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Twitch Crypto Casino Ban Ignores Biggest Game

During a closely guarded Twitch streaming enabled September 18, UK-based creator Sliker delivered a tearful confession to his audience. “It’s time for the truth,” he said between sobs. “I lied to a lot of people…I borrowed money from people.” He priested, confessed, at least $200,000 from other streamers and fans, a move he claims was the result of a gambling addiction that began with counter strike global offensive. “He would walk past streamers and ask if he could borrow money,” she said. “I would not agree with them because it was the game. I would lie to you.” They have since stripped him of his partner status and users can no longer subscribe to his channel.

Sliker’s scam of several well-known streamers is drawing attention to Twitch’s complicated relationship with gaming, which has existed on the platform for years. Critics say that for impressionable viewers, watching their favorite streamers place bets can be a gateway to a costly, sometimes illegal, life-ruining addiction. Twitch says it has been “actively reviewing” gambling content and has plans for changes in October, but some streamers want it off the platform entirely.

On Twitch, you can stream slots, sports betting, poker, and other games that are legal in many places. Many streamers do, part of lucrative endorsement deals where companies give them money or referral codes to play games on their sites in front of viewers. It’s mutually beneficial: streamers get big paychecks, some claim they make millions, and gaming companies turn big-name streamers into live ads for their services. According to shrinkage tracker“Slots” is currently the 10th most viewed category on the platform.

Twitch doesn’t allow streamers to share referral codes, affiliate links, or links to sites that feature slots, roulette, or craps, but some streamers have managed to get around those rules, according to the Twitch website. the company itself. The platform is in the midst of a “crypto gaming boom”, despite the fact that many crypto gaming sites are not legally permitted to operate in places like the US. Because crypto casinos are essentially offshore, they evade gaming regulations, but US players can still access them via VPN. Crypto casinos are also showing no signs of slowing down; in August, Bloomberg reports Crypto casinos continue to attract young players thanks to their continued presence on Twitch and celebrity endorsements like rapper Drake.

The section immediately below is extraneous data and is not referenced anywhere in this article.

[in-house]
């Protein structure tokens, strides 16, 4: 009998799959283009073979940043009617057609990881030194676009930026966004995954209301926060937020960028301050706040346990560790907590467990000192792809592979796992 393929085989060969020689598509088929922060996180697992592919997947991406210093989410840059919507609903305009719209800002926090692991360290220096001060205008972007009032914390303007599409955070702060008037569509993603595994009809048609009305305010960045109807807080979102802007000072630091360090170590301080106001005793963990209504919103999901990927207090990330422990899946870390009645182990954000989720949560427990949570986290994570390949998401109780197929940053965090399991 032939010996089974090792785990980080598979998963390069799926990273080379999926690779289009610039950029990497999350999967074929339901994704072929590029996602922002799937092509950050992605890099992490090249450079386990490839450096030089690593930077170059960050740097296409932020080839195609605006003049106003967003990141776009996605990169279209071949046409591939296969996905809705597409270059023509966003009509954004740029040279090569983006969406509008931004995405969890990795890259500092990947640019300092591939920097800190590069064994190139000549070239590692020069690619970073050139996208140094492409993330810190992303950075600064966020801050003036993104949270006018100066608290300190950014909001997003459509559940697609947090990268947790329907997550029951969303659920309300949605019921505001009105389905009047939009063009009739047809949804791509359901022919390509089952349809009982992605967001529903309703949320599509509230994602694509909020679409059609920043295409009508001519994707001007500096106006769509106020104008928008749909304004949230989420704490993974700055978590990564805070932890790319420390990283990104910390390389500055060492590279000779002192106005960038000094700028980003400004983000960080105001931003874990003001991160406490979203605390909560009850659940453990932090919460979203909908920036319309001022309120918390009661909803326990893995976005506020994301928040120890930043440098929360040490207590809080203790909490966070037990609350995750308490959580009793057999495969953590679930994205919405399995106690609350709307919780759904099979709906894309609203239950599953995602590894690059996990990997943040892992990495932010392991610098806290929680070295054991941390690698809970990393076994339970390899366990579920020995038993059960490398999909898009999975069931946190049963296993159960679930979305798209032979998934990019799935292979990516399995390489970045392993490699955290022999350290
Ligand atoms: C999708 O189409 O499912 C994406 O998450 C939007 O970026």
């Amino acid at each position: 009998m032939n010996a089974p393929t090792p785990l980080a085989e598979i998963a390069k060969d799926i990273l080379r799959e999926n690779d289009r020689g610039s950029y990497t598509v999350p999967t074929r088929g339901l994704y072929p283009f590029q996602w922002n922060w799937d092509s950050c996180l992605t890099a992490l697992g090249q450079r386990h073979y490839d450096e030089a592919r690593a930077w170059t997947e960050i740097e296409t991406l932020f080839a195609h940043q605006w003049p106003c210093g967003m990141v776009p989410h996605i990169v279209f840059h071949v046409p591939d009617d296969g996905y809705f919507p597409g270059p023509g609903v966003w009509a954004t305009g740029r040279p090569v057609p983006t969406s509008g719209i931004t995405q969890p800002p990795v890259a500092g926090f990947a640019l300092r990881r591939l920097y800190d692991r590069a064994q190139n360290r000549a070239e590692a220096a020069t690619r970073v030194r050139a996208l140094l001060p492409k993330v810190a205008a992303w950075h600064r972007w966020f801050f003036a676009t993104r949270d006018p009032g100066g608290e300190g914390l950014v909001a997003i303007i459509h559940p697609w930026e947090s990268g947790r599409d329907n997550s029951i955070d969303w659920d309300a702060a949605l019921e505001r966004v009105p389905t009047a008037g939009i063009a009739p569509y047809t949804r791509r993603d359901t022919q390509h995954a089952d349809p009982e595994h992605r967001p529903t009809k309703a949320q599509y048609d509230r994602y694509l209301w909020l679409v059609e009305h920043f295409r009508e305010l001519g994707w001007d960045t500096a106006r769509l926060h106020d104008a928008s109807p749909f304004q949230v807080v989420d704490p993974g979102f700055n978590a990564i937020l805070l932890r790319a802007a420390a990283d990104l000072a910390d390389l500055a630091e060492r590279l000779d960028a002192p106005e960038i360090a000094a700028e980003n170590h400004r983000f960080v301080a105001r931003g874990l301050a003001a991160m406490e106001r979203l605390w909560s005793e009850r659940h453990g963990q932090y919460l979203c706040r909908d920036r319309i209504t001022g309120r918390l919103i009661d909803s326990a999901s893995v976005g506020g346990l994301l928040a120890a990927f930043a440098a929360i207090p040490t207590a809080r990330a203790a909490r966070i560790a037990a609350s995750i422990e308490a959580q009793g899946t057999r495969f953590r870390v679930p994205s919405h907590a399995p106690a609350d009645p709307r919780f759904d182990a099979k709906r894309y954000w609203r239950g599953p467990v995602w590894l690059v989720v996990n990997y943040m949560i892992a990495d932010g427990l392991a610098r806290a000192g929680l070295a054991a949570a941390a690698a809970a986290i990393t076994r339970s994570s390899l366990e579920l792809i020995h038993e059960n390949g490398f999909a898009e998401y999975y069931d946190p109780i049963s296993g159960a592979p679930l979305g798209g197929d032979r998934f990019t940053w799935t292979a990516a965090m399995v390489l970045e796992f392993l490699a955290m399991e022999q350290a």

Gambling, legal or otherwise, has long been considered problematic by some in the Twitch community. Shortly after Sliker’s confession, prominent Twitch stars Pokimane and Mizkif, along with streamer and marketing agency co-founder Devin Nash, reunited in a stream to talk about Sliker and the role of gambling on the platform. They proposed a campaign to pressure Twitch to ban gambling: a 1 week boycott during Christmas, a highly trafficked holiday on Twitch. Nash, in particular, has been adamant about Playing out of contraction, vocation it’s “horrible for the platform” as well as “harmful for young Twitch users, bad for legitimate advertisers, and lowers the quality of the entire site.”

Twitter Announced on September 20th that it will update its policies, effective October 18th, to specifically prohibit the streaming of gambling sites “involving slots, roulette, or craps games that are not licensed in the US or other jurisdictions that provide enough consumer protection,” the company said on Twitter. Currently, that list includes crypto casinos Stakes.com, Rollbit.com, Duelbits.com, and Roobert.com, though Twitch notes that the list could grow as they begin enforcing the new guidelines.

To be clear, this is not an outright ban on gambling, it is a blow to crypto casinos. Twitch will still allow streams for legal activities such as sports betting, fantasy sports and poker, and even chance-based games like slots or craps under US license. TwitterNash called the move to abolish offshore cryptocurrency betting sites “a step in the right direction,” noting that it may make streaming betting on Twitch more difficult and lead to consumer protection on things like deposit limits. , protections that could “reduce the number of tragic stories we see from those who started gambling because of Twitch.”

“But what we were fighting for was a ban on luck-based gambling because it is objectively harmful to the website and its users,” he wrote in Twitter earlier this week. “This is not it. The game based on luck will still be alive and kicking on the website on October 18.”


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